Senior HTF Member
- Apr 24, 2006
- Charlotte, NC
- Real Name
- Matt Hough
Salò, or The 120 Days of Sodom
Directed by Pier Paolo Pasolini
Aspect Ratio: 1.85:1 anamorphic
Running Time: 116 minutes
Audio: Dolby Digital 1.0 mono Italian, English
MSRP: $ 39.99
Release Date: August 26, 2008
Review Date: August 21, 2008
Pier Paolo Pasolini’s scathing indictment of both the Fascist-minded intelligencia in the last year of World War II and the unthinking conformists of his own time makes for a graphic and altogether horrifying film Salò, or The 120 Days of Sodom. Controversial hardly describes this kinetic attack on the senses, described by some as a masterpiece and by others as the worst kind of arty trash. I rather take a middle road. Pasolini has important things to say and uses a shocking manner of visually symbolic expression with which to say them. As is often the case with passionate filmmakers, however, his excesses to make his point are often the very things which take away from the film’s eventual effectiveness.
Four aristocratic Italian men (symbolically calling themselves the duke, the magistrate, the bishop, and the president) during the last year of the war round up an extremely appealing group of fresh-faced young people and bring them to a villa for their own sadistic pleasures. Every manner of depravity and cruelty is inflicted upon the seventeen boys and girls (one boy is shot trying to escape from the truck conveying him to the villa; in retrospect, he made the right decision) as three artfully gowned prostitutes recount sexual tales which inspire the captors to indulge in their own freakish and ever-growing outlandish fantasies. During their time at this tastefully appointed mansion (the only good taste on display is the architecture and horticulture), even the guards begin to take part in the sadism and sexual games, but the four primary perverts and their increasingly grotesque desires are the focus of the story. There can be only one end for these pathetic and submissive victims, of course, as Pasolini symbolically climaxes his story in a orgy of violence and near-numbing loss, all directed at Italians who let the Fascists take over their country instead of fighting for their own honor and freedom both during the war and in his own present time. Fingers get pointed at others to save their own necks (to no avail), but very, very few stand up for their own rights.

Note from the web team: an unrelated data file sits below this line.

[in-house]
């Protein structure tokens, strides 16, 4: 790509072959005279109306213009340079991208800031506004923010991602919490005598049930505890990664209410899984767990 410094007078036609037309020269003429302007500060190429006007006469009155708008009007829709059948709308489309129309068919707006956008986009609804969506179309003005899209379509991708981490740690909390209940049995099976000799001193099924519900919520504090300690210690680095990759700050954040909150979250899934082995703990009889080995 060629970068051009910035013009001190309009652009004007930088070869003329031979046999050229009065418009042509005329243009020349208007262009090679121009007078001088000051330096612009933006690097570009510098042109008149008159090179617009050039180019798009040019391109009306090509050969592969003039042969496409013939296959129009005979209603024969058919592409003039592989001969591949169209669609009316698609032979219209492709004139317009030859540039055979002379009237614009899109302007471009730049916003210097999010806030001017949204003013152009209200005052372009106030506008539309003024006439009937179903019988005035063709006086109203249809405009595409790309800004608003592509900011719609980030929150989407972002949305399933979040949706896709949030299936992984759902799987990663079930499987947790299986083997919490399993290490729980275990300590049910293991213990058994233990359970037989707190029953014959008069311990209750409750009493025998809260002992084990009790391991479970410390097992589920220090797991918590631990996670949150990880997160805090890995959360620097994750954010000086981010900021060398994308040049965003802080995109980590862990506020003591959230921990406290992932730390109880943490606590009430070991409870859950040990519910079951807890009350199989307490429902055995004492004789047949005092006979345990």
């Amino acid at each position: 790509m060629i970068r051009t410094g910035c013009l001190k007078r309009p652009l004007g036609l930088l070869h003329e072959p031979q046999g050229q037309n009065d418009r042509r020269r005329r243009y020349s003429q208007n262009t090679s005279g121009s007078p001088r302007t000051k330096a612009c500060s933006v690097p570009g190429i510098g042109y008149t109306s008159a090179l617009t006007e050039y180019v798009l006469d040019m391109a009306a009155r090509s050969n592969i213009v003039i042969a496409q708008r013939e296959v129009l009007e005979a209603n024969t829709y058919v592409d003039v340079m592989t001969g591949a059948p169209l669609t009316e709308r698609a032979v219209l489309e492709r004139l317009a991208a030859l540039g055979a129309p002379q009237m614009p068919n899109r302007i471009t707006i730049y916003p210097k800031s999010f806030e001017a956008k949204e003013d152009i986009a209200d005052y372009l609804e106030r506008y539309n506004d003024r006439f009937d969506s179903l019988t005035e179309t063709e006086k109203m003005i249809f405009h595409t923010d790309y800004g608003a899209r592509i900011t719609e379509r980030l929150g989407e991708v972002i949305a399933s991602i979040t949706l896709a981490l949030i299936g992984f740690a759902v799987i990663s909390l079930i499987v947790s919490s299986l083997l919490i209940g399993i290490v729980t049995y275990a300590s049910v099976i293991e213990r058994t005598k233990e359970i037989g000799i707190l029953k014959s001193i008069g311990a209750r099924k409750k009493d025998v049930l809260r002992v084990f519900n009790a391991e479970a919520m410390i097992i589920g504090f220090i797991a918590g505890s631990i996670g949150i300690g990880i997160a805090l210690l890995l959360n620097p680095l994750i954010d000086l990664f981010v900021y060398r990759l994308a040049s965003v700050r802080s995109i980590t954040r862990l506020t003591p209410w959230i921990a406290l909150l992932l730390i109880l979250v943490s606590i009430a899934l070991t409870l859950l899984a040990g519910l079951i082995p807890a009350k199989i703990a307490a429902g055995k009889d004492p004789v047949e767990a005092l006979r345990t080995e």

Pasolini’s screenplay (written with Sergio Citti and others including some inspiration from Dante's Inferno) is based on the novel by the Marquis de Sade (which was left incomplete; much of the vulgarity in the film is suggested by the parts which were completed), but it’s been set in Italy near the war’s end for the director’s dual purpose. It’s a nasty, ugly piece of goods on display even when one is keenly aware of the director‘s objectives. Ironically, Pasolini’s direction is most stately and deliberate, almost classy even when dealing with the scatological and bestial nature of these sex games. The prostitutes are gowned gorgeously, there is baroque music being played as their saucy, diabolical tales are being recounted, and the camera moves with studied grace as various youths are submitted to the desires of the aggressive men.